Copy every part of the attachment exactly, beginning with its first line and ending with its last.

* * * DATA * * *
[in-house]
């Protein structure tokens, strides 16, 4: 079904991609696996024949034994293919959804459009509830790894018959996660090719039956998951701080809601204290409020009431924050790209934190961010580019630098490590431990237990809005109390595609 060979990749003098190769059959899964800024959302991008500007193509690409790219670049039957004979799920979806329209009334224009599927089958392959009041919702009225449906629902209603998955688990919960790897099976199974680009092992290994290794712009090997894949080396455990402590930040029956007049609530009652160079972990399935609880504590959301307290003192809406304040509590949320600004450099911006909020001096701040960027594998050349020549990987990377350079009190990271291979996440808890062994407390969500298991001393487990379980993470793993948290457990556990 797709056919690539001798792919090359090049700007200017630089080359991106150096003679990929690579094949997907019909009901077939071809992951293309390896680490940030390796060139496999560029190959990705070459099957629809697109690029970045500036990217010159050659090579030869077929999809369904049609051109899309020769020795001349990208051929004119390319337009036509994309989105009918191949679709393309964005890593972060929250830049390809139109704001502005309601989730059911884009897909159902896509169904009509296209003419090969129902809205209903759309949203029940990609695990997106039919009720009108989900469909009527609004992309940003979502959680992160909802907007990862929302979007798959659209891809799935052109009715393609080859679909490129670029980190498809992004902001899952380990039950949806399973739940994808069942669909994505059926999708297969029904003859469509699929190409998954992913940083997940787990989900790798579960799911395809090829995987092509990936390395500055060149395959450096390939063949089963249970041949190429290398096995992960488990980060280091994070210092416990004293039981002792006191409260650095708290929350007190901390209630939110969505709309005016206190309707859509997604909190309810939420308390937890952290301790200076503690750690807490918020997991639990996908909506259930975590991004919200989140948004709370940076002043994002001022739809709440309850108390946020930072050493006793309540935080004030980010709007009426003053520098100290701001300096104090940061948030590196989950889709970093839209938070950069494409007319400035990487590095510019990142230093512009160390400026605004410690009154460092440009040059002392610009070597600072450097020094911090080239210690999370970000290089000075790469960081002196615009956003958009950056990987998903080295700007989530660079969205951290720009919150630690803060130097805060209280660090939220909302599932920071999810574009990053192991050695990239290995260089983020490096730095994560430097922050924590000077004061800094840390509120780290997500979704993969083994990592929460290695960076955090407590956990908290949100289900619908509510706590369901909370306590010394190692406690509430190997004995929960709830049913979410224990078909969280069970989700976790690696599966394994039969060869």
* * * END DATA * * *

[in-house]
């Protein structure tokens, strides 16, 4: 079904991609696996024949034994293919959804459009509830790894018959996660090719039956998951701080809601204290409020009431924050790209934190961010580019630098490590431990237990809005109390595609 060979990749003098190769059959899964800024959302991008500007193509690409790219670049039957004979799920979806329209009334224009599927089958392959009041919702009225449906629902209603998955688990919960790897099976199974680009092992290994290794712009090997894949080396455990402590930040029956007049609530009652160079972990399935609880504590959301307290003192809406304040509590949320600004450099911006909020001096701040960027594998050349020549990987990377350079009190990271291979996440808890062994407390969500298991001393487990379980993470793993948290457990556990 797709056919690539001798792919090359090049700007200017630089080359991106150096003679990929690579094949997907019909009901077939071809992951293309390896680490940030390796060139496999560029190959990705070459099957629809697109690029970045500036990217010159050659090579030869077929999809369904049609051109899309020769020795001349990208051929004119390319337009036509994309989105009918191949679709393309964005890593972060929250830049390809139109704001502005309601989730059911884009897909159902896509169904009509296209003419090969129902809205209903759309949203029940990609695990997106039919009720009108989900469909009527609004992309940003979502959680992160909802907007990862929302979007798959659209891809799935052109009715393609080859679909490129670029980190498809992004902001899952380990039950949806399973739940994808069942669909994505059926999708297969029904003859469509699929190409998954992913940083997940787990989900790798579960799911395809090829995987092509990936390395500055060149395959450096390939063949089963249970041949190429290398096995992960488990980060280091994070210092416990004293039981002792006191409260650095708290929350007190901390209630939110969505709309005016206190309707859509997604909190309810939420308390937890952290301790200076503690750690807490918020997991639990996908909506259930975590991004919200989140948004709370940076002043994002001022739809709440309850108390946020930072050493006793309540935080004030980010709007009426003053520098100290701001300096104090940061948030590196989950889709970093839209938070950069494409007319400035990487590095510019990142230093512009160390400026605004410690009154460092440009040059002392610009070597600072450097020094911090080239210690999370970000290089000075790469960081002196615009956003958009950056990987998903080295700007989530660079969205951290720009919150630690803060130097805060209280660090939220909302599932920071999810574009990053192991050695990239290995260089983020490096730095994560430097922050924590000077004061800094840390509120780290997500979704993969083994990592929460290695960076955090407590956990908290949100289900619908509510706590369901909370306590010394190692406690509430190997004995929960709830049913979410224990078909969280069970989700976790690696599966394994039969060869």